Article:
Much Ado about Nothing in Budget Debate
All the sturm and drang in Washington over the March 1 deadline for a budget deal is an act. Two acts really.
The Republicans are pretending that if we don’t have budget cuts this year, the whole US economy will collapse because of the nation’s enormous indebtedness.
The Democrats are pretending that if no deal is reached, and automatic across-the-board cuts of 8% for the Pentagon and 5% for other programs will not only put the nation’s defense at risk and cause widespread suffering, but that it will derail the nation’s fragile economic “recovery.”
Both claims are, to put it gently, bullshit.
To put it in perspective, remember we’re talking about $86 billion dollars in spending for this current year.
That’s in a federal budget of $3.5 trillion, and a national economy of $16 trillion. A little math is in order. One trillion dollars is $1000 billion dollars. So $86 billion dollars represents just 2.46% of the federal budget. And it represents just 0.5% of GDP.
To put that in context another way, in December Congress, with little discussion or fanfare, allowed federal funding for emergency unemployment benefits to expire. That sucked $30 billion out of the economy this year, taking it all from people who are jobless and desperate. At the same time, it ended the temporary 2% cut in the FICA payroll tax for Social Security. That sucked another $115 billon out of all workers’ pockets. So a total of $145 billion was removed from the economy without any concern at all being expressed about the impact that hit would have on the economy, and we’re talking about an amount that’s nearly twice as much as the cut from so-called sequestration.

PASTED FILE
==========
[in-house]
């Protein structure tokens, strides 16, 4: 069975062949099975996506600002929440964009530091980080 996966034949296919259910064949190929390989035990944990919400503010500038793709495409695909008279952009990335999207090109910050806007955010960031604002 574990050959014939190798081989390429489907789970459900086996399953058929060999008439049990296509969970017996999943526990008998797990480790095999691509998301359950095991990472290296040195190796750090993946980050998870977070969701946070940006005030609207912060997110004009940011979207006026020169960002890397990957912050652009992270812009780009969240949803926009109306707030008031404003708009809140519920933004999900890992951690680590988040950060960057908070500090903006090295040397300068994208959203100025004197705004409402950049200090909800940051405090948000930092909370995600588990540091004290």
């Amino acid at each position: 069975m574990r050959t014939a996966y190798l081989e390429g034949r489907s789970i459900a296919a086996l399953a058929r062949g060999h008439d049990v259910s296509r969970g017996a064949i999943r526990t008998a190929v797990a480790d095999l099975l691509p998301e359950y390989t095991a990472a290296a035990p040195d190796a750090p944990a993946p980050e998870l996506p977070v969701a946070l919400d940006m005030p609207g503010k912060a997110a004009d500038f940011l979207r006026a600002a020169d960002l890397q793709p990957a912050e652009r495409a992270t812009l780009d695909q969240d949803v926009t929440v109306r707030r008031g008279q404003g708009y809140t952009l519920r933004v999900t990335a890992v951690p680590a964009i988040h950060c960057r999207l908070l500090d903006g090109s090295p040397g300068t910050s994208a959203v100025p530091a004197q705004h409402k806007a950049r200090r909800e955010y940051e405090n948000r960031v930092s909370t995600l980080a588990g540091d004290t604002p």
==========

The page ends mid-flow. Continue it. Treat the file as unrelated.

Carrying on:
We could also talk about the over $400 billion in stimulus spending that the Obama administration and Democrats in Congress pumped into the economy in 2009. It clearly was an amount far too small to kickstart the economy out of the depression it had by then fallen into. Now if $400 billion was too small to accomplish much in 2009, how bad is taking out $85 billion in 2013?
Answer: it’s not such a big deal.